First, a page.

20140715 - Infinte Projection Matrix Notes


If you are reading this and have to deal with GL/GLES vendors not supporting DX style [0 to 1] clip space, please talk to your hardware/OS vendors and ask for it!!

Clip Coordinates (CC)
Output of the vertex shader,
GL: gl_Position
DX: SV_Position



Normalized Device Coordinates (NDC)
The following transform is done after the vertex shader,

NDC = float4(CC.xyz * rcp(CC.w), 1.0);

On both GL and DX NDC.xy are [-1 to 1] ranged. On DX NDC.z is [0 to 1] ranged. On GL NDC.z is [-1 to 1] ranged and this can cause precision problems (see below in Window Coordinate transform). Anything outside the range is clipped by hardware unless in DX11 DepthClipEnable=FALSE, or in GL glEnable(GL_DEPTH_CLAMP) is used to clamp clipped geometry to the near and far plane.


Window Coordinates (WC) : DX11
The following transform is done in hardware,

float3 WC = float3(
NDC.x * (W* 0.5 ) + (X + W*0.5),
NDC.y * (H*(-0.5)) + (Y + H*0.5),
NDC.z * (F-N) + N);


With parameters specified by RSSetViewports(),

X = D3D11_VIEWPORT.TopLeftX;
Y = D3D11_VIEWPORT.TopLeftY;
W = D3D11_VIEWPORT.Width;
H = D3D11_VIEWPORT.Height;
N = D3D11_VIEWPORT.MinDepth;
F = D3D11_VIEWPORT.MaxDepth;


Fractional viewport parameters for X and Y are supported on DX11. DX10 does not support fractional viewports, and DX11 feature level 9 implicitly casts to DWORD internally insuring fractional viewport will not work. Not sure if DX11 feature level 10 supports fractional viewports or not. Both N and F are required to be in the [0 to 1] range. It is better to not use the viewport transform to modify depth and instead fold any transform into the application projection shader code. For best precision, N should be zero.


Window Coordinates (WC) : GL
The following transform is done in hardware,

float3 WC = float3(
NDC.x * (W*0.5) + (X + W*0.5),
NDC.y * (H*0.5) + (Y + H*0.5),
NDC.z * ((F-N)*0.5) + (N+F)*0.5);



Window Coordinates (WC) : OpenGL 4.2 and OpenGL ES 2.0
These versions of GL have the following form to specify input parameters,

glDepthRangef(GLclampf N, GLclampf F); // ES and some versions of GL
glDepthRange(GLclampd N, GLclampd F); // GL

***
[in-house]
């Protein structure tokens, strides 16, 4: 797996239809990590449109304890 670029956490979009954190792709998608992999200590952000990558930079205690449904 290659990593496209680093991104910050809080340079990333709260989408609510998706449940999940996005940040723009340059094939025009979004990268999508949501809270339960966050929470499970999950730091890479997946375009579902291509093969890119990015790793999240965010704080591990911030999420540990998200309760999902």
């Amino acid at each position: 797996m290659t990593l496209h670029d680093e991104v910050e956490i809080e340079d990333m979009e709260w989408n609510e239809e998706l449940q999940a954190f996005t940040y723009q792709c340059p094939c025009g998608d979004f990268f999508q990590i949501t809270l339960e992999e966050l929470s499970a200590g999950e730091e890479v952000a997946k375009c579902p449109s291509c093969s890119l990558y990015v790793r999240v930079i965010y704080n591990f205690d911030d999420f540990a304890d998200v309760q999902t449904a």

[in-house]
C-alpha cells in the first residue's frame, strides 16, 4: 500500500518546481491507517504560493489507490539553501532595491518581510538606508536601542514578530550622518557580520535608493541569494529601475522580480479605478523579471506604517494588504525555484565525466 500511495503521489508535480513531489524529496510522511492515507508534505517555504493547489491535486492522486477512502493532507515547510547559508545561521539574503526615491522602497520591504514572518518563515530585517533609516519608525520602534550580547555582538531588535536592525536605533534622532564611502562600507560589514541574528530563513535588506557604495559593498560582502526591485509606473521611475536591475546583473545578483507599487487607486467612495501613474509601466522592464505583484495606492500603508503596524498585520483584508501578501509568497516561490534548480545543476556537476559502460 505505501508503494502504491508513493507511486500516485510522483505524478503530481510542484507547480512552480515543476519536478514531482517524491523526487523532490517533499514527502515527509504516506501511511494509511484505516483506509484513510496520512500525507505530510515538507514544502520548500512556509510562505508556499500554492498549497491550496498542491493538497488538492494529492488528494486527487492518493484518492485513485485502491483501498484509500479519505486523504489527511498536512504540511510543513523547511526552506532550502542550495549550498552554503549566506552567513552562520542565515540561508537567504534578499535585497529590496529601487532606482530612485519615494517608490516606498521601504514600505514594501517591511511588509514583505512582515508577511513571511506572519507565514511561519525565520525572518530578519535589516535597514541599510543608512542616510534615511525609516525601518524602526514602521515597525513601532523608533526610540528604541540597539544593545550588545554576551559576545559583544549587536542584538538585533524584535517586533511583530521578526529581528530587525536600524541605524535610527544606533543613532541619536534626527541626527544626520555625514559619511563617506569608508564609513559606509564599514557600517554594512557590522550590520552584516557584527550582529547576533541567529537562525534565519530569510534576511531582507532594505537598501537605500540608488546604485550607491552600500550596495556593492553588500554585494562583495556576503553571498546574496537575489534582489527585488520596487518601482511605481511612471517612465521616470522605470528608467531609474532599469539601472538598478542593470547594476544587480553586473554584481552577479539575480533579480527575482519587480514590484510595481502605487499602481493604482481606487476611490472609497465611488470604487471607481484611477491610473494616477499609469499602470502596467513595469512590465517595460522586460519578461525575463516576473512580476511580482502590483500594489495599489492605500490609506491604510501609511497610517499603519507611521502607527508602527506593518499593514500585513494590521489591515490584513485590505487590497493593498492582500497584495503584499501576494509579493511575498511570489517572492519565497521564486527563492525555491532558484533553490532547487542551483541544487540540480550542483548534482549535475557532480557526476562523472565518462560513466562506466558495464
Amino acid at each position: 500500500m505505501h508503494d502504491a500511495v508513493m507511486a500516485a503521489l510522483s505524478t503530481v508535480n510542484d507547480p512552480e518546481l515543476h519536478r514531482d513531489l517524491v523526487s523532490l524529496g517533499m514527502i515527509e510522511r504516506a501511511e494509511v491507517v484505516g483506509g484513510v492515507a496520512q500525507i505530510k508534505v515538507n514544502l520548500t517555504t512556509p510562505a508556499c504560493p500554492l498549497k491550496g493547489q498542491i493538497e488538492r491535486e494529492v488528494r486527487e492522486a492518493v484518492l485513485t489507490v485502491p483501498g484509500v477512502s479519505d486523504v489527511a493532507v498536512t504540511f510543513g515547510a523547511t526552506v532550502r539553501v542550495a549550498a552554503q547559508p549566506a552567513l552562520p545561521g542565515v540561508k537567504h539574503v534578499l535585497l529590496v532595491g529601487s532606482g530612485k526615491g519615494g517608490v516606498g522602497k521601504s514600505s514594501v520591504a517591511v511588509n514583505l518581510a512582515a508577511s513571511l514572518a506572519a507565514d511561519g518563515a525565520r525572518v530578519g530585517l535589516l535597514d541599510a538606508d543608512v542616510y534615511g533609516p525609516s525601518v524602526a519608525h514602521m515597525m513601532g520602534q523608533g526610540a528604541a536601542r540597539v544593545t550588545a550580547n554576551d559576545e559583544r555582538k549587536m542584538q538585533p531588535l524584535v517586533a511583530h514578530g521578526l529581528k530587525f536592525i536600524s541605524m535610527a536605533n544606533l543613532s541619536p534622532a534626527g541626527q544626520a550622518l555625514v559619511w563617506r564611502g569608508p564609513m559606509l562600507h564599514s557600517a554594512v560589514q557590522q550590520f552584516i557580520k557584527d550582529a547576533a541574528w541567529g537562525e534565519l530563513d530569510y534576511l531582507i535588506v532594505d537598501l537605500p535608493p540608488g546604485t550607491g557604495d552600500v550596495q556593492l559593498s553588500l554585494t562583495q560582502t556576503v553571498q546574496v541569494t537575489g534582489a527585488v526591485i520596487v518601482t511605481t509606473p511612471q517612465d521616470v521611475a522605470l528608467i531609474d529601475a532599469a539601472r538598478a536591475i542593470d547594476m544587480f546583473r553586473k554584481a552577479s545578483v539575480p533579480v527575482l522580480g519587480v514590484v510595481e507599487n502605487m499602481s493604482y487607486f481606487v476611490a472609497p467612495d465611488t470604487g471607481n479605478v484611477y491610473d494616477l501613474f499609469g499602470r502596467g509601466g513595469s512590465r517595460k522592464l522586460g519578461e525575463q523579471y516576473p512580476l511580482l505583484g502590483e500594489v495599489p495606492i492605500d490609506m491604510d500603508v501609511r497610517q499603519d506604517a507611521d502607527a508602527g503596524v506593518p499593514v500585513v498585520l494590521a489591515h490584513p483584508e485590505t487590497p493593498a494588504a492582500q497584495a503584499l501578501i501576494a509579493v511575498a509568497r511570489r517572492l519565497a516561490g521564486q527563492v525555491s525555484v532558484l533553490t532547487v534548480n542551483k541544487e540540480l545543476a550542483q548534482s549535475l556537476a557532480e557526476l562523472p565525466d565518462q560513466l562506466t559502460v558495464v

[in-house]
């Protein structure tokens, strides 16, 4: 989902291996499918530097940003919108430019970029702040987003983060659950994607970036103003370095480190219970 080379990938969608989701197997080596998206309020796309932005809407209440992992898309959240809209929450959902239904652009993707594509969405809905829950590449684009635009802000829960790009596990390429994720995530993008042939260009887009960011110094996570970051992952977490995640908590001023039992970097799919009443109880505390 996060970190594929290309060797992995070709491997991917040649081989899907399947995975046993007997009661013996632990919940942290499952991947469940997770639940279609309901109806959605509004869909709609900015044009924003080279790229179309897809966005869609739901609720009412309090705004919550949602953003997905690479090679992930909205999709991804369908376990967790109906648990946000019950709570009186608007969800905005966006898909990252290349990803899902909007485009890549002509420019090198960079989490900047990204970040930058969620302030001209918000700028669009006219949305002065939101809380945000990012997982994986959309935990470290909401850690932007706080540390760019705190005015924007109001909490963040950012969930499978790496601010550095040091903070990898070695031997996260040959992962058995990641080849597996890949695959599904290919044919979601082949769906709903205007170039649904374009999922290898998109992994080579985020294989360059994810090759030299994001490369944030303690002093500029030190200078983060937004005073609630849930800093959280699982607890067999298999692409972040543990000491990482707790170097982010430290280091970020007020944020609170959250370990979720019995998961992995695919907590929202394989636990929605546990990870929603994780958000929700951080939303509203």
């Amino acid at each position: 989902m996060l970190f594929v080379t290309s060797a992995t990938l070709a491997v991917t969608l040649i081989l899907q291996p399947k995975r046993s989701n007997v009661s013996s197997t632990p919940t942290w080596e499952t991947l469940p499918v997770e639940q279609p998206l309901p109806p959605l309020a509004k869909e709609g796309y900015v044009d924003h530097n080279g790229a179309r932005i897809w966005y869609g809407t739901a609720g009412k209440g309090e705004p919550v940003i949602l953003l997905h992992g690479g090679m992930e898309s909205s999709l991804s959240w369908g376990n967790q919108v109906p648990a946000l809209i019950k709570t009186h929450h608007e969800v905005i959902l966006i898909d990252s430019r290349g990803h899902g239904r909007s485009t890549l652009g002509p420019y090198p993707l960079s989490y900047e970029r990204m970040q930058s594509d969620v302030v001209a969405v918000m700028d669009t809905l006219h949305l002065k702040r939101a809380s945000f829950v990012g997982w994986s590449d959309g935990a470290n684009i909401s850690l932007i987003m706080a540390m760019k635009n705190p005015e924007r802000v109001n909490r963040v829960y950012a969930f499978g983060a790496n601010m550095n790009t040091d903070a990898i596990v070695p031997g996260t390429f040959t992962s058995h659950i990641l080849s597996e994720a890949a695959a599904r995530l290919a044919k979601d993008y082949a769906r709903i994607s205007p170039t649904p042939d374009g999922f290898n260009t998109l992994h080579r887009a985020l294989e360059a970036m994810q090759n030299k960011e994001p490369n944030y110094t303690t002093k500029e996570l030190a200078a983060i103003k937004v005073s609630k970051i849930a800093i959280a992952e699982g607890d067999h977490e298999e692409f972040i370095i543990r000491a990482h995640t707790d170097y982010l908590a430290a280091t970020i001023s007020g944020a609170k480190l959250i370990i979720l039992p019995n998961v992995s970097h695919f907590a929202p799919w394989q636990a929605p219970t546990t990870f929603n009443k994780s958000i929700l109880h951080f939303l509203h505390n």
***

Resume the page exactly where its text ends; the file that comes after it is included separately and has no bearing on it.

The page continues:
glViewport(GLint X, GLint Y, GLsizei W, GLsizei H);

Note the inputs to glDepthRange*() are clamped to [0 to 1] range. This insures NDC.z is biased by a precision destroying floating point addition. The default N=0 and N=1 results in,

WC.z = NDC.z * 0.5 + 0.5;

Which when computed with standard 32-bit floating point, I believe has in theory exactly only enough precision for 24-bit integer depth buffers.


Window Coordinates (WC) : OpenGL 4.3 and OpenGL ES 3.0
These versions of OpenGL dropped the clamp type resulting in,

glDepthRangef(GLfloat N, GLfloat F);

Both specs say, "If a ?xed-point representation is used, the parameters n and f are clamped to the range [0;1] when computing zw". So in theory for floating point depth buffers the following can be specified,

glDepthRangef(-1.0f, 1.0f);

Which results in no precision destroying floating point addition in the Window Coordinate transform,

WC.z = NDC.z * 1.0 + 0.0;

However at least some vendor(s) still do the clamp anyway. To get around the clamp in GL one can use GL_NV_depth_buffer_float which provides glDepthRangedNV() which is supported by both AMD and NVIDIA.


Projection Matrix
General form,

X 0 0 0
0 Y 0 0
0 0 A 1
0 0 B 0


The A=0 case provides the highest precision. Next highest precision from A=1 or A=-1, then ideally choose A to have an exact representation in floating point. In the low precision cases, it is better for precision to break the model view projection matrix into two parts for an increase in just one scalar multiply accumulate operation overall,

// Constants
float4 ConstX = ModelViewMatrixX * X;
float4 ConstY = ModelViewMatrixY * Y;
float4 ConstZ = ModelViewMatrixZ;
float2 ConstAB = float2(A, B);

// Vertex shader work
float3 View = float3(
dot(Vertex, ConstX) + ConstX.w,
dot(Vertex, ConstY) + ConstY.w,
dot(Vertex, ConstZ) + ConstZ.w);

float3 Projected = float3(
View.x,
View.y,
View.z * ConstA + ConstB,
View.z);



Projection Matrix : Infinite Reversed (1=near, 0=far)
This is both the fastest and highest precision path. For DX, or GL using glDepthRangedNV(-1.0, 1.0),

X 0 0 0
0 Y 0 0
0 0 0 1
0 0 N 0


This can be optimized to the following,

// Constants
float4 ConstX = ModelViewMatrixX * X;
float4 ConstY = ModelViewMatrixY * Y;
float4 ConstZ = ModelViewMatrixZ;
float ConstN = N; // Ideally N=1 and no constant is needed.

// Vertex shader work
float4 Projected = float4(
dot(Vertex, ConstX) + ConstX.w,
dot(Vertex, ConstY) + ConstY.w,
ConstN,
dot(Vertex, ConstZ) + ConstZ.w);


For GL without glDepthRangedNV(-1.0, 1.0),

X 0 0__ 0
0 Y 0__ 0
0 0 -1_ 1
0 0 2*N 0


Which can be optimized to the following,

// Constants
vec4 ConstX = ModelViewMatrixX * X;
vec4 ConstY = ModelViewMatrixY * Y;
vec4 ConstZ = ModelViewMatrixZ;
float ConstN = 2.0 * N; // Ideally N=1 and no constant is needed.

// Vertex shader work
vec4 Projected;
Projected.w = dot(Vertex, ConstZ);
Projected.xyz = float3(
dot(Vertex, ConstX) + ConstX.w,
dot(Vertex, ConstY) + ConstY.w,
ConstN - Projected.w);



References
http://www.humus.name/Articles/Persson_CreatingVastGameWorlds.pdf
http://www.geometry.caltech.edu/pubs/UD12.pdf
http://outerra.blogspot.com/2012/11/maximizing-depth-buffer-range-and.html